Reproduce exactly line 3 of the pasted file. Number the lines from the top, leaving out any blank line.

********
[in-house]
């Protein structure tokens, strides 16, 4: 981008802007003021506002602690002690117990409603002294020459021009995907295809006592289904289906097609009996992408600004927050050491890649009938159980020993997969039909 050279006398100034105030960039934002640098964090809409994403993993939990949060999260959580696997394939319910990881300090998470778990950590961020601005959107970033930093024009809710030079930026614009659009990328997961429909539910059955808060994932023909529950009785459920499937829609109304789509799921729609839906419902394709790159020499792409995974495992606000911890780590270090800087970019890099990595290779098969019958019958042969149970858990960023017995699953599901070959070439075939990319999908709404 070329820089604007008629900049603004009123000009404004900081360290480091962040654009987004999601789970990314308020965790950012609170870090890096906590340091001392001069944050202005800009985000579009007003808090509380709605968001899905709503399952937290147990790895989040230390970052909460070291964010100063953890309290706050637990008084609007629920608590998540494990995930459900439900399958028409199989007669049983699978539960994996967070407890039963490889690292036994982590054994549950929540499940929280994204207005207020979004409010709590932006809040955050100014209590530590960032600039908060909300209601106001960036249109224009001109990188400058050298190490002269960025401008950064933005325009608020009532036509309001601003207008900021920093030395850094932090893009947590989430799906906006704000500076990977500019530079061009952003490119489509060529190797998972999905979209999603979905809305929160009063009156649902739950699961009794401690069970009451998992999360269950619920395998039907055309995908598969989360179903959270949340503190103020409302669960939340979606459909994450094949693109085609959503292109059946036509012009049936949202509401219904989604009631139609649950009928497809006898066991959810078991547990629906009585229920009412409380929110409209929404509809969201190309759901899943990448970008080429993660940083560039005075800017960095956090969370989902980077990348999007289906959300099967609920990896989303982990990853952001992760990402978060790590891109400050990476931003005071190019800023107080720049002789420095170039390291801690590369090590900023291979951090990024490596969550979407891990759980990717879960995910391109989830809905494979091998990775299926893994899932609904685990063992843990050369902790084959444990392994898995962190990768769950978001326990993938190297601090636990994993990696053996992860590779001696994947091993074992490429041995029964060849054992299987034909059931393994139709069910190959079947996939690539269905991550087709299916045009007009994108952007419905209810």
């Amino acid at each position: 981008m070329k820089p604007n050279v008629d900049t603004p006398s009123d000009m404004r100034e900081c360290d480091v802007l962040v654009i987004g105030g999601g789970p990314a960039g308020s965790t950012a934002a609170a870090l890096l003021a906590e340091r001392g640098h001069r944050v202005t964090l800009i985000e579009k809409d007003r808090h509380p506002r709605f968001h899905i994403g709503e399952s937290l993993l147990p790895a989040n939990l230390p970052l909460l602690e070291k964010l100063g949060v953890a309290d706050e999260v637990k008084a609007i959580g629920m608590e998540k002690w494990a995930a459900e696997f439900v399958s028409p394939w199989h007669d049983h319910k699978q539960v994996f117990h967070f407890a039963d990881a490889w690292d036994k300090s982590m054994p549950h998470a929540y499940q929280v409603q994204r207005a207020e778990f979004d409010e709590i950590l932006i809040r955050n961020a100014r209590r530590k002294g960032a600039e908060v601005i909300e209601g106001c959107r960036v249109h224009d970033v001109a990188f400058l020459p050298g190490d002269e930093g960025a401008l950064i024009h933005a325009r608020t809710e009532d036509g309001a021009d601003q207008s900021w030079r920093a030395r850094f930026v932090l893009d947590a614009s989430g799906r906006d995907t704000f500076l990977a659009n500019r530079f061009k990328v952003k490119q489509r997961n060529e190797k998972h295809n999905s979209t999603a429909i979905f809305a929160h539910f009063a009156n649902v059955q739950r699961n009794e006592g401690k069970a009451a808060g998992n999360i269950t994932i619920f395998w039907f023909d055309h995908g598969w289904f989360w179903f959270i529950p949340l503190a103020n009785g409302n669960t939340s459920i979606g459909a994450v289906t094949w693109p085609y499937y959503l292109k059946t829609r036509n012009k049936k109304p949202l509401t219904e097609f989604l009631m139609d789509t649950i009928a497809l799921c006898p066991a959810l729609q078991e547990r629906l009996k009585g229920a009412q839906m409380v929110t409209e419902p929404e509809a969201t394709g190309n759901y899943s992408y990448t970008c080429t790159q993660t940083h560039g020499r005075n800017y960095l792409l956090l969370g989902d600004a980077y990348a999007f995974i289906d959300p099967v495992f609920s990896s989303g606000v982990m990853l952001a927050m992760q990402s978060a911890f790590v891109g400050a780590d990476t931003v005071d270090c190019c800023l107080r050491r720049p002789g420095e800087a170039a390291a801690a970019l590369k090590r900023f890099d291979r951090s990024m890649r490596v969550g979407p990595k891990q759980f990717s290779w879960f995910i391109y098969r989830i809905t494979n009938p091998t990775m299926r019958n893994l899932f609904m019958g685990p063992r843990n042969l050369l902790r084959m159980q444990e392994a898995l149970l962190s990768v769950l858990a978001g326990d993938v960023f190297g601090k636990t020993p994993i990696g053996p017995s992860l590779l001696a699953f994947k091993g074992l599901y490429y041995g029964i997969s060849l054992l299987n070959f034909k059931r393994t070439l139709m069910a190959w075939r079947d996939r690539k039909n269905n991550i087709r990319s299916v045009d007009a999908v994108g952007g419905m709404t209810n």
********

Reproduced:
């Amino acid at each position: 981008m070329k820089p604007n050279v008629d900049t603004p006398s009123d000009m404004r100034e900081c360290d480091v802007l962040v654009i987004g105030g999601g789970p990314a960039g308020s965790t950012a934002a609170a870090l890096l003021a906590e340091r001392g640098h001069r944050v202005t964090l800009i985000e579009k809409d007003r808090h509380p506002r709605f968001h899905i994403g709503e399952s937290l993993l147990p790895a989040n939990l230390p970052l909460l602690e070291k964010l100063g949060v953890a309290d706050e999260v637990k008084a609007i959580g629920m608590e998540k002690w494990a995930a459900e696997f439900v399958s028409p394939w199989h007669d049983h319910k699978q539960v994996f117990h967070f407890a039963d990881a490889w690292d036994k300090s982590m054994p549950h998470a929540y499940q929280v409603q994204r207005a207020e778990f979004d409010e709590i950590l932006i809040r955050n961020a100014r209590r530590k002294g960032a600039e908060v601005i909300e209601g106001c959107r960036v249109h224009d970033v001109a990188f400058l020459p050298g190490d002269e930093g960025a401008l950064i024009h933005a325009r608020t809710e009532d036509g309001a021009d601003q207008s900021w030079r920093a030395r850094f930026v932090l893009d947590a614009s989430g799906r906006d995907t704000f500076l990977a659009n500019r530079f061009k990328v952003k490119q489509r997961n060529e190797k998972h295809n999905s979209t999603a429909i979905f809305a929160h539910f009063a009156n649902v059955q739950r699961n009794e006592g401690k069970a009451a808060g998992n999360i269950t994932i619920f395998w039907f023909d055309h995908g598969w289904f989360w179903f959270i529950p949340l503190a103020n009785g409302n669960t939340s459920i979606g459909a994450v289906t094949w693109p085609y499937y959503l292109k059946t829609r036509n012009k049936k109304p949202l509401t219904e097609f989604l009631m139609d789509t649950i009928a497809l799921c006898p066991a959810l729609q078991e547990r629906l009996k009585g229920a009412q839906m409380v929110t409209e419902p929404e509809a969201t394709g190309n759901y899943s992408y990448t970008c080429t790159q993660t940083h560039g020499r005075n800017y960095l792409l956090l969370g989902d600004a980077y990348a999007f995974i289906d959300p099967v495992f609920s990896s989303g606000v982990m990853l952001a927050m992760q990402s978060a911890f790590v891109g400050a780590d990476t931003v005071d270090c190019c800023l107080r050491r720049p002789g420095e800087a170039a390291a801690a970019l590369k090590r900023f890099d291979r951090s990024m890649r490596v969550g979407p990595k891990q759980f990717s290779w879960f995910i391109y098969r989830i809905t494979n009938p091998t990775m299926r019958n893994l899932f609904m019958g685990p063992r843990n042969l050369l902790r084959m159980q444990e392994a898995l149970l962190s990768v769950l858990a978001g326990d993938v960023f190297g601090k636990t020993p994993i990696g053996p017995s992860l590779l001696a699953f994947k091993g074992l599901y490429y041995g029964i997969s060849l054992l299987n070959f034909k059931r393994t070439l139709m069910a190959w075939r079947d996939r690539k039909n269905n991550i087709r990319s299916v045009d007009a999908v994108g952007g419905m709404t209810n």